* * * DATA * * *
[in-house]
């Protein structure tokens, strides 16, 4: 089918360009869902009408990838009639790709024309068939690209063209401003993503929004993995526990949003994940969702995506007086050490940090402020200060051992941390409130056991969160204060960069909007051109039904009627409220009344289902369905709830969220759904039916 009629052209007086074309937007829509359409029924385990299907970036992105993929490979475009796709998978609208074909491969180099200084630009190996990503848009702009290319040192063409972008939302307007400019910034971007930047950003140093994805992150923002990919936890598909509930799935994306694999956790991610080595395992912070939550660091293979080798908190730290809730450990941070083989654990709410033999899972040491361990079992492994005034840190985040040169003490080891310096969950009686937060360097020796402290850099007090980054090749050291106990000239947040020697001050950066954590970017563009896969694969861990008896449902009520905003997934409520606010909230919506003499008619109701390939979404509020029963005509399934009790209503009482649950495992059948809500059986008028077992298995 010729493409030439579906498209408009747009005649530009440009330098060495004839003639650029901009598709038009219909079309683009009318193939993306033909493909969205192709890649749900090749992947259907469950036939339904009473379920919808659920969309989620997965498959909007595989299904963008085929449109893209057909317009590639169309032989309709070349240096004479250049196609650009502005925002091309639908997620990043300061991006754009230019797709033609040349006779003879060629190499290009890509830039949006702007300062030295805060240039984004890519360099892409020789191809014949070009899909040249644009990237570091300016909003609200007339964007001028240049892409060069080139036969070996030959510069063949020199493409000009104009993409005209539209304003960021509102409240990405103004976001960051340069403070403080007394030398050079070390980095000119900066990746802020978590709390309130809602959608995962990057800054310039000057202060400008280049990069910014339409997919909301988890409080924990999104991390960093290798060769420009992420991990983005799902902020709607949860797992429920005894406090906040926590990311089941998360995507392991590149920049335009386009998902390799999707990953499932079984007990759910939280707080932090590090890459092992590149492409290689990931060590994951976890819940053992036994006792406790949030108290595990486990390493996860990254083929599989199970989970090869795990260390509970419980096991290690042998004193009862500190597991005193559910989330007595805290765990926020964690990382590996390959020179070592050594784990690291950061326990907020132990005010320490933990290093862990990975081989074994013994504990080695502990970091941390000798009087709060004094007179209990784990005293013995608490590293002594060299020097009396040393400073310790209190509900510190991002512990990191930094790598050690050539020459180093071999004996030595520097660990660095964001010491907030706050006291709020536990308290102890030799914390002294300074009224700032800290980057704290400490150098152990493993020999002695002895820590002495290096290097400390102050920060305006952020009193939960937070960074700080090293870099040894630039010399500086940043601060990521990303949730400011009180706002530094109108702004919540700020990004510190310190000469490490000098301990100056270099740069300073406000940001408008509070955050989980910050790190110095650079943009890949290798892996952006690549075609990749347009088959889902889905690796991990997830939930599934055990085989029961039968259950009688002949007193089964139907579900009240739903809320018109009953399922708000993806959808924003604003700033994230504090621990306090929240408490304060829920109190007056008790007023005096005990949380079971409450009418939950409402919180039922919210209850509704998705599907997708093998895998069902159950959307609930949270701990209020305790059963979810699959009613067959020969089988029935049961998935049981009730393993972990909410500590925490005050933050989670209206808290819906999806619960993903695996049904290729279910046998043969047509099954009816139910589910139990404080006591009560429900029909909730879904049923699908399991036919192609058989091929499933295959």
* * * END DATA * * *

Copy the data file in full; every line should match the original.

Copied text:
[in-house]
């Protein structure tokens, strides 16, 4: 089918360009869902009408990838009639790709024309068939690209063209401003993503929004993995526990949003994940969702995506007086050490940090402020200060051992941390409130056991969160204060960069909007051109039904009627409220009344289902369905709830969220759904039916 009629052209007086074309937007829509359409029924385990299907970036992105993929490979475009796709998978609208074909491969180099200084630009190996990503848009702009290319040192063409972008939302307007400019910034971007930047950003140093994805992150923002990919936890598909509930799935994306694999956790991610080595395992912070939550660091293979080798908190730290809730450990941070083989654990709410033999899972040491361990079992492994005034840190985040040169003490080891310096969950009686937060360097020796402290850099007090980054090749050291106990000239947040020697001050950066954590970017563009896969694969861990008896449902009520905003997934409520606010909230919506003499008619109701390939979404509020029963005509399934009790209503009482649950495992059948809500059986008028077992298995 010729493409030439579906498209408009747009005649530009440009330098060495004839003639650029901009598709038009219909079309683009009318193939993306033909493909969205192709890649749900090749992947259907469950036939339904009473379920919808659920969309989620997965498959909007595989299904963008085929449109893209057909317009590639169309032989309709070349240096004479250049196609650009502005925002091309639908997620990043300061991006754009230019797709033609040349006779003879060629190499290009890509830039949006702007300062030295805060240039984004890519360099892409020789191809014949070009899909040249644009990237570091300016909003609200007339964007001028240049892409060069080139036969070996030959510069063949020199493409000009104009993409005209539209304003960021509102409240990405103004976001960051340069403070403080007394030398050079070390980095000119900066990746802020978590709390309130809602959608995962990057800054310039000057202060400008280049990069910014339409997919909301988890409080924990999104991390960093290798060769420009992420991990983005799902902020709607949860797992429920005894406090906040926590990311089941998360995507392991590149920049335009386009998902390799999707990953499932079984007990759910939280707080932090590090890459092992590149492409290689990931060590994951976890819940053992036994006792406790949030108290595990486990390493996860990254083929599989199970989970090869795990260390509970419980096991290690042998004193009862500190597991005193559910989330007595805290765990926020964690990382590996390959020179070592050594784990690291950061326990907020132990005010320490933990290093862990990975081989074994013994504990080695502990970091941390000798009087709060004094007179209990784990005293013995608490590293002594060299020097009396040393400073310790209190509900510190991002512990990191930094790598050690050539020459180093071999004996030595520097660990660095964001010491907030706050006291709020536990308290102890030799914390002294300074009224700032800290980057704290400490150098152990493993020999002695002895820590002495290096290097400390102050920060305006952020009193939960937070960074700080090293870099040894630039010399500086940043601060990521990303949730400011009180706002530094109108702004919540700020990004510190310190000469490490000098301990100056270099740069300073406000940001408008509070955050989980910050790190110095650079943009890949290798892996952006690549075609990749347009088959889902889905690796991990997830939930599934055990085989029961039968259950009688002949007193089964139907579900009240739903809320018109009953399922708000993806959808924003604003700033994230504090621990306090929240408490304060829920109190007056008790007023005096005990949380079971409450009418939950409402919180039922919210209850509704998705599907997708093998895998069902159950959307609930949270701990209020305790059963979810699959009613067959020969089988029935049961998935049981009730393993972990909410500590925490005050933050989670209206808290819906999806619960993903695996049904290729279910046998043969047509099954009816139910589910139990404080006591009560429900029909909730879904049923699908399991036919192609058989091929499933295959």